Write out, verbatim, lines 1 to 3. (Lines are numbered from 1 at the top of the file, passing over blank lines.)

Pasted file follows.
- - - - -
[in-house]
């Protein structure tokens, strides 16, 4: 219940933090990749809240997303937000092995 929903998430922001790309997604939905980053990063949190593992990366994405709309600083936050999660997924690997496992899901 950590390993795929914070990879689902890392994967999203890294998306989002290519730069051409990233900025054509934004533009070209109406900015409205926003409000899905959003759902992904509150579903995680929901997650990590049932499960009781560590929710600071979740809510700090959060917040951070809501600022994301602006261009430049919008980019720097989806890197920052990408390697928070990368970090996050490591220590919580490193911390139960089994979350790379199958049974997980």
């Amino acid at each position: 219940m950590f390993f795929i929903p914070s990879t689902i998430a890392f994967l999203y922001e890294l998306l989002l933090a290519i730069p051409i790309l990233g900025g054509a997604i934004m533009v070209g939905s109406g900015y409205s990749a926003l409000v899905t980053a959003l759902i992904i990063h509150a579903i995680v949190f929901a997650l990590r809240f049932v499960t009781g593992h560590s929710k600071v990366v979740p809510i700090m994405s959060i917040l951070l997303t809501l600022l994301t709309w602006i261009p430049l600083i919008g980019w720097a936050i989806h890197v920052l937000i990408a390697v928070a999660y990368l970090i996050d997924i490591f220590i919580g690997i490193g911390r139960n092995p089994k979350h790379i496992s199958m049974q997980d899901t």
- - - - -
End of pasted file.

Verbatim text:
[in-house]
């Protein structure tokens, strides 16, 4: 219940933090990749809240997303937000092995 929903998430922001790309997604939905980053990063949190593992990366994405709309600083936050999660997924690997496992899901 950590390993795929914070990879689902890392994967999203890294998306989002290519730069051409990233900025054509934004533009070209109406900015409205926003409000899905959003759902992904509150579903995680929901997650990590049932499960009781560590929710600071979740809510700090959060917040951070809501600022994301602006261009430049919008980019720097989806890197920052990408390697928070990368970090996050490591220590919580490193911390139960089994979350790379199958049974997980």
């Amino acid at each position: 219940m950590f390993f795929i929903p914070s990879t689902i998430a890392f994967l999203y922001e890294l998306l989002l933090a290519i730069p051409i790309l990233g900025g054509a997604i934004m533009v070209g939905s109406g900015y409205s990749a926003l409000v899905t980053a959003l759902i992904i990063h509150a579903i995680v949190f929901a997650l990590r809240f049932v499960t009781g593992h560590s929710k600071v990366v979740p809510i700090m994405s959060i917040l951070l997303t809501l600022l994301t709309w602006i261009p430049l600083i919008g980019w720097a936050i989806h890197v920052l937000i990408a390697v928070a999660y990368l970090i996050d997924i490591f220590i919580g690997i490193g911390r139960n092995p089994k979350h790379i496992s199958m049974q997980d899901t």